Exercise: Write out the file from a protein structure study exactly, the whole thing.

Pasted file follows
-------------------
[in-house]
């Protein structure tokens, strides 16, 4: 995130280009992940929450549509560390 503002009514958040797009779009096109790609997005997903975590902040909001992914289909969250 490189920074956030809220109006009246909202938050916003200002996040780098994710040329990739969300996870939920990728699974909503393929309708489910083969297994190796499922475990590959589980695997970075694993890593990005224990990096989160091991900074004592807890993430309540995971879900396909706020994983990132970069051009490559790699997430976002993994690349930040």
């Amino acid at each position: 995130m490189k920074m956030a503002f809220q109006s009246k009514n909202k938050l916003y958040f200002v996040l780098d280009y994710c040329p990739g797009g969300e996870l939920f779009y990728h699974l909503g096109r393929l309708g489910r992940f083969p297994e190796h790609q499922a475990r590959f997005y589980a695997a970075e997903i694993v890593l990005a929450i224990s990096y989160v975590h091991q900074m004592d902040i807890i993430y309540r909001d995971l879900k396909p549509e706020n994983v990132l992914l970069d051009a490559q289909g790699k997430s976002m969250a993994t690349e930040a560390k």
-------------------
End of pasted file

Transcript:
[in-house]
């Protein structure tokens, strides 16, 4: 995130280009992940929450549509560390 503002009514958040797009779009096109790609997005997903975590902040909001992914289909969250 490189920074956030809220109006009246909202938050916003200002996040780098994710040329990739969300996870939920990728699974909503393929309708489910083969297994190796499922475990590959589980695997970075694993890593990005224990990096989160091991900074004592807890993430309540995971879900396909706020994983990132970069051009490559790699997430976002993994690349930040």
């Amino acid at each position: 995130m490189k920074m956030a503002f809220q109006s009246k009514n909202k938050l916003y958040f200002v996040l780098d280009y994710c040329p990739g797009g969300e996870l939920f779009y990728h699974l909503g096109r393929l309708g489910r992940f083969p297994e190796h790609q499922a475990r590959f997005y589980a695997a970075e997903i694993v890593l990005a929450i224990s990096y989160v975590h091991q900074m004592d902040i807890i993430y309540r909001d995971l879900k396909p549509e706020n994983v990132l992914l970069d051009a490559q289909g790699k997430s976002m969250a993994t690349e930040a560390k």